Is there anyone alive who hasn't seen "All About Eve" -- anyone who doesn't love movies, that is? In his dishy tell-all tome, "All About 'All About Eve,' " author Sam Staggs dubs it "one of the most entertaining movies ever made" and then, in a cheery bid for book sales, adds "the bitchiest film ever made."
That's no small distinction, but it hardly covers the range and brilliance of the 1950 classic, which won 14 Oscar nominations and six awards, including best picture, director, screenplay and supporting actor George Sanders.
Staggs, who lives in Dallas, will appear tonight at the Castro Theatre when "All About Eve" returns in a restored 35mm print. After introducing the film, which stars Bette Davis as fading Broadway star Margo Channing -- and boasts one of the wittiest, most literate scripts ever filmed -- he'll answer questions and sign books.
One of the subjects that's bound to come up is San Francisco's Curran Theatre, which director-writer Joseph L. Mankiewicz used to represent the Broadway theater where Davis' character is rehearsing a play called "Aged in Wood." Mankiewicz shot the rehearsal scenes at the Curran -- a platform was built over a section of orchestra seats to accommodate the camera -- and staged the important moment when Anne Baxter, playing backstabbing upstart Eve Harrington, accosts the playwright's wife (Celeste Holm) in a rainy stage-door alley.
Although that confrontation takes place at night, it was shot during the day. When the company broke for lunch, it went next door to the Clift Hotel's Redwood Room.
Mankiewicz and 20th Century Fox chose the Curran because it resembled a Broadway theater more than anything in Los Angeles, and because shooting in San Francisco was cheaper than flying 55 cast and crew members to New York. The first two weeks of "Eve" production took place in San Francisco, in fact, and began when Mankiewicz and company gathered here on April 11, 1950.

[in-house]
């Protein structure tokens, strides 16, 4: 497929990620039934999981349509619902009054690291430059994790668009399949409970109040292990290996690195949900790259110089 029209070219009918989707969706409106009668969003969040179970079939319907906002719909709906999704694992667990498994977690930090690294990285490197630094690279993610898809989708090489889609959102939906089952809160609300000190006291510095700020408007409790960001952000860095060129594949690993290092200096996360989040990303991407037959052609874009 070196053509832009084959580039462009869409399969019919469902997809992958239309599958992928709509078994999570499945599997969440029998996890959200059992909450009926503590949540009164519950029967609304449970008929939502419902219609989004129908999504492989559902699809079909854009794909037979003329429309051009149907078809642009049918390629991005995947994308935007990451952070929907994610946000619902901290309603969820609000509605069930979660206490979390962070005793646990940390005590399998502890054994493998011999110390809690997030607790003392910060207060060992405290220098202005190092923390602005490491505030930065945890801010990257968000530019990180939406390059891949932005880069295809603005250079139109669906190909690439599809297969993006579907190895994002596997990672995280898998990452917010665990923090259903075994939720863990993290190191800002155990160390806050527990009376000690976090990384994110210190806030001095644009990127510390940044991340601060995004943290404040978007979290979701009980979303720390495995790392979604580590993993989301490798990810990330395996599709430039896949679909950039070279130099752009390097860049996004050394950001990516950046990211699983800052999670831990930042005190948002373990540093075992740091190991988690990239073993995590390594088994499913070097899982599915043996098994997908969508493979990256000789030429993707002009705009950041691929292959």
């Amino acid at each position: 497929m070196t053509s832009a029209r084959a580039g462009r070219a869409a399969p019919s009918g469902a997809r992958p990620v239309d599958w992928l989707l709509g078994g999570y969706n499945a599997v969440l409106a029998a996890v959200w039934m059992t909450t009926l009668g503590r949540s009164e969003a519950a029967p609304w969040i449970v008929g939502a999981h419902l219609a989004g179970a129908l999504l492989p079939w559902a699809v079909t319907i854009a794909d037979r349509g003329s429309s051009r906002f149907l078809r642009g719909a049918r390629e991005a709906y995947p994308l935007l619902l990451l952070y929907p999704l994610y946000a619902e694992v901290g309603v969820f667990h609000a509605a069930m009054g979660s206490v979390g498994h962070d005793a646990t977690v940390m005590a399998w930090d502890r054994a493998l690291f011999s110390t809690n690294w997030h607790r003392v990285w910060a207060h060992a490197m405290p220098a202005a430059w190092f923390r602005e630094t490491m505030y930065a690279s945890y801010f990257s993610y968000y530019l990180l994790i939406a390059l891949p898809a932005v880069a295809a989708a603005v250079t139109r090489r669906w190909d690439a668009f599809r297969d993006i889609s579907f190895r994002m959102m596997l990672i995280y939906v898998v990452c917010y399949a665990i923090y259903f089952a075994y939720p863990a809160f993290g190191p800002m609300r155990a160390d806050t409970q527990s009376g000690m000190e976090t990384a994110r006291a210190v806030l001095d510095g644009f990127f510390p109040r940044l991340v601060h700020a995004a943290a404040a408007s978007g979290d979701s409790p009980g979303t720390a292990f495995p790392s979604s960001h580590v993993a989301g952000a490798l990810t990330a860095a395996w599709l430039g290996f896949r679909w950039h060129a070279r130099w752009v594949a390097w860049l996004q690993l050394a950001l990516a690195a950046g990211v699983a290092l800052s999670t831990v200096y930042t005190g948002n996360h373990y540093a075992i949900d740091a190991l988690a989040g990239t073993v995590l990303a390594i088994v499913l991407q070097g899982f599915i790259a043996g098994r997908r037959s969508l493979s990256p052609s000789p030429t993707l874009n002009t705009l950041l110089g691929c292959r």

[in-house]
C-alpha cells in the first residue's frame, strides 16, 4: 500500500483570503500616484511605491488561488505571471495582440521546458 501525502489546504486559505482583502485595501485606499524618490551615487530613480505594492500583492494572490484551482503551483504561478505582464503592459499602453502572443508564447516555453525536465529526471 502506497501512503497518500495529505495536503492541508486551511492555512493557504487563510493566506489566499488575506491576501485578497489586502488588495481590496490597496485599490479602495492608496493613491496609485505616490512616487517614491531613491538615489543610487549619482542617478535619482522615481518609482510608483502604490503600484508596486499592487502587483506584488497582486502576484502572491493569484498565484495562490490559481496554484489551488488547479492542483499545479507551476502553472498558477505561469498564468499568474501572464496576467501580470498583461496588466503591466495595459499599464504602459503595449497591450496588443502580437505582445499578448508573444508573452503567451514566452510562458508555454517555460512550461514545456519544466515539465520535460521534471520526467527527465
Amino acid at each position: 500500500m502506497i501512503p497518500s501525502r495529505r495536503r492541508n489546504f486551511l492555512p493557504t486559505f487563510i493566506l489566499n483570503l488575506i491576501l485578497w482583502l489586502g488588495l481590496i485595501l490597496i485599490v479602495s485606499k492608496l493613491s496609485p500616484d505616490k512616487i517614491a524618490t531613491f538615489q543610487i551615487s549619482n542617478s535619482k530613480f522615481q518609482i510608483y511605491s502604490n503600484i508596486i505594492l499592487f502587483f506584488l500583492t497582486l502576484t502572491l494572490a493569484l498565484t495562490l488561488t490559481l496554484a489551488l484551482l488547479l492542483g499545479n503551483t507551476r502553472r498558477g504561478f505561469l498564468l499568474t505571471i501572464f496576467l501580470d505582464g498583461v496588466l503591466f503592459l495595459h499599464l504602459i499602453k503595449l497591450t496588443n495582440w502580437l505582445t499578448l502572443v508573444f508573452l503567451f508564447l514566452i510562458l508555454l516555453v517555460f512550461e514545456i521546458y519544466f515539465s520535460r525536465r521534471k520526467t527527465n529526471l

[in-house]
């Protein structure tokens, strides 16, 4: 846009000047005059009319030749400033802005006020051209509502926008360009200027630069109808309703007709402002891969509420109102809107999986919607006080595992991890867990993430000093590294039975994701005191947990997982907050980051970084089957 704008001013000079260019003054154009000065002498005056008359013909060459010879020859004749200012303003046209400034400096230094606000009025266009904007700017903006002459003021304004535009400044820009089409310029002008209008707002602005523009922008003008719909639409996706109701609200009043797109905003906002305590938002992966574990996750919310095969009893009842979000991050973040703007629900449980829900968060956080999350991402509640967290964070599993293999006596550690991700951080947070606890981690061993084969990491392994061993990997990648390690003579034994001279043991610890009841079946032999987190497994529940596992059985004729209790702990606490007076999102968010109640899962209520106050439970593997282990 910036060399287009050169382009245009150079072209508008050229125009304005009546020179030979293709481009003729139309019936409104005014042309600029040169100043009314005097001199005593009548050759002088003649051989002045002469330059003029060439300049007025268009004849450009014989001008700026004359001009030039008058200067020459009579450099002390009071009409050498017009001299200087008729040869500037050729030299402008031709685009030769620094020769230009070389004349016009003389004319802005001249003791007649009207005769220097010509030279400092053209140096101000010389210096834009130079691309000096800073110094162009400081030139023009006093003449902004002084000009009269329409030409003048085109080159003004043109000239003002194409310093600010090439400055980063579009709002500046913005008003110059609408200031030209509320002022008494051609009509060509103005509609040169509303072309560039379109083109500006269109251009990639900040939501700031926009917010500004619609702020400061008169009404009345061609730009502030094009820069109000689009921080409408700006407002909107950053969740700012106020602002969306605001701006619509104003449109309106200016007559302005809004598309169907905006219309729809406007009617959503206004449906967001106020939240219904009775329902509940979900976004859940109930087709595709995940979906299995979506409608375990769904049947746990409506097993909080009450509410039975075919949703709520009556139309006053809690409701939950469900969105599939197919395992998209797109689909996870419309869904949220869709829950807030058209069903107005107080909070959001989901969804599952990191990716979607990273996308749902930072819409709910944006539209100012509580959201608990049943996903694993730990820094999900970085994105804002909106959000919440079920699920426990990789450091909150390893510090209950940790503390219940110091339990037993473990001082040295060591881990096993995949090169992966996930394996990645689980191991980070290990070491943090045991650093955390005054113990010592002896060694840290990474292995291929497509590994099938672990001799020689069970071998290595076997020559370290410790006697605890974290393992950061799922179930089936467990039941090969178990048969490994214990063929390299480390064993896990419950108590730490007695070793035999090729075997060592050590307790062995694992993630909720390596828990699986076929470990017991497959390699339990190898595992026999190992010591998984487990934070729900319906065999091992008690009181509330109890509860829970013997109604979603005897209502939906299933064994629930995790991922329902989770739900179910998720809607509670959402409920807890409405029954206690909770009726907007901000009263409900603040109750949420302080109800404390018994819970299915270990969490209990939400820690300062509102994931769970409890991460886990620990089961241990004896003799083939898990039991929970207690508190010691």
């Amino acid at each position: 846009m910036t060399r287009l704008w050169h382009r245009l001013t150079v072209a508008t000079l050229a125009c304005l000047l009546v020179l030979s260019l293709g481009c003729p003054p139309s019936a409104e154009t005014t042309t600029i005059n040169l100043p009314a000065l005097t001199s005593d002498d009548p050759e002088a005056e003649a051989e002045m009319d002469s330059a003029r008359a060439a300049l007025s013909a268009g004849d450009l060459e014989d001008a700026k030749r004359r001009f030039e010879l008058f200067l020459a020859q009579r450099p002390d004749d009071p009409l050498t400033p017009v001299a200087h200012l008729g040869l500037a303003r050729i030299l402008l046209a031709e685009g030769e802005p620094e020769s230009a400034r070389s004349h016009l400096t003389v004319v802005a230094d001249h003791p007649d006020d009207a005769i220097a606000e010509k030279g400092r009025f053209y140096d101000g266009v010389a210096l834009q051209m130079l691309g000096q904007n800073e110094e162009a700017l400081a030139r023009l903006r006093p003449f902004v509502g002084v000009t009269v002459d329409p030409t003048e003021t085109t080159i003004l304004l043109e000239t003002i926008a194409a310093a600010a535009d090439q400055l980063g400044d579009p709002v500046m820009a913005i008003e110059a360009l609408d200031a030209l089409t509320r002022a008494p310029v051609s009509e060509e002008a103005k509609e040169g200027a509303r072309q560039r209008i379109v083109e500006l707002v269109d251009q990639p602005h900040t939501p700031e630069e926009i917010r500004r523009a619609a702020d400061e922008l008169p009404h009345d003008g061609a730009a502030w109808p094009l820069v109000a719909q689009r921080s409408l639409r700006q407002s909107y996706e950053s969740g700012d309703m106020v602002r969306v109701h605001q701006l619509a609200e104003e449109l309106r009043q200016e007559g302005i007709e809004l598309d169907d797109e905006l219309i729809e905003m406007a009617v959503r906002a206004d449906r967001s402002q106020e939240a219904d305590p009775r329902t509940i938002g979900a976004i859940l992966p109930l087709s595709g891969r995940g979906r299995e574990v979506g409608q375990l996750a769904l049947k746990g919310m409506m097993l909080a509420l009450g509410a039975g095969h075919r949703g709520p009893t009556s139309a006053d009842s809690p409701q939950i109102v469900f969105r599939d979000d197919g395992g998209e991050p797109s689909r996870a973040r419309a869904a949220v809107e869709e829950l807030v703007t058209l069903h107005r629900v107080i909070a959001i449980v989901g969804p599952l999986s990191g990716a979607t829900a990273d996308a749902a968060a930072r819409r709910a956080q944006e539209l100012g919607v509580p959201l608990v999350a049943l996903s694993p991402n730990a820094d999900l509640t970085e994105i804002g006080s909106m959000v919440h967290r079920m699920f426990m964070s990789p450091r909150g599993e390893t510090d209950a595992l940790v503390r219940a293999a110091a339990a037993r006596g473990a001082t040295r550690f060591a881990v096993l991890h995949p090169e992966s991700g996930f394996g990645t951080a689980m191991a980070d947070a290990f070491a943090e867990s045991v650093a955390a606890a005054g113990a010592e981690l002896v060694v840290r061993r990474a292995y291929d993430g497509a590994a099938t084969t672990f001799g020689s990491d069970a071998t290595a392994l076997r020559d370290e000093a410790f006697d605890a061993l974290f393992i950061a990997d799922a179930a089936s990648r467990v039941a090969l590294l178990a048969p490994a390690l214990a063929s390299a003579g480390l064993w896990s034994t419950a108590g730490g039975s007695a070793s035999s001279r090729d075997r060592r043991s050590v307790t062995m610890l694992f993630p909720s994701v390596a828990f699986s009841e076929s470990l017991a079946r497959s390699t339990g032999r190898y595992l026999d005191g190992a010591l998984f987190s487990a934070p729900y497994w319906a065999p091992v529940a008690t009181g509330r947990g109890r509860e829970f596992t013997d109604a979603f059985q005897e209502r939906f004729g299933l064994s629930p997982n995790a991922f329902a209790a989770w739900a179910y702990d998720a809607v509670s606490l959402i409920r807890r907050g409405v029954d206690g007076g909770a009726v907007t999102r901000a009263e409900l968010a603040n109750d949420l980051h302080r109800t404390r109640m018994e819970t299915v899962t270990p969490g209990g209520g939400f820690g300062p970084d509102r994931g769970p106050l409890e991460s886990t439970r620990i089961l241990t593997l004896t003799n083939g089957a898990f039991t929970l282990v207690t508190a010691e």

According to Staggs, most of the "Eve" crew stayed at the Fairmont. It was here that Davis, who was perfectly cast as the insecure and imperious diva, fell in love with co-star Gary Merrill and alienated Holm on the first day by saying, "Oh s--, good manners," after Holm greeted her with a chipper "Good morning!" And it was here that a nervous Marilyn Monroe, playing Miss Casswell, "a graduate of the Copacabana School of Dramatic Art," kept her distance from fellow actors. "She never understood or accepted our unspoken assumption that she was one of us," Mankiewicz said in 1972.
From the beginning, there was a heightened anticipation, a sense of something special about "Eve." "There was just a smell about it," Davis said. "You just knew it had to be great and that it would be great for all of us."
Although his 387-page book is brimming with "All About Eve" minutiae, Staggs admits he never visited the Curran Theatre until after his book was published last spring. Last July, he and local actor Matthew Martin combed the backstage of the Curran and took turns photographing themselves in the stage- door alley, wearing a raincoat and frumpy hat like the one Baxter had worn.
"That is going into my new chapter, which will be added to the paperback edition that comes out in June," Staggs says.
Staggs was "never able to ascertain" whether the lobby scenes in "Eve" were shot in the Curran, he says. "The lobby of the Curran may be too small. But I can tell you that the exterior of the theater was actually the John Golden Theater in New York, and a double was used when Bette Davis walks into the theater."
"All About Eve" endures as popular entertainment -- and not only as a camp classic -- because "it's good literature," Staggs says.
"It's a damn good comedy and . . . you never really get tired of it."
Staggs says he's lost count of the number of times he's seen the movie ("roughly 35 to 40") but adds that he's looking forward to seeing the new print at the Castro. "The soundtrack has been fully restored.
Somebody told me that just before Bette Davis says the immortal line, 'Fasten your seat belts, it's going to be a bumpy night,' you can actually hear her gulp the martini."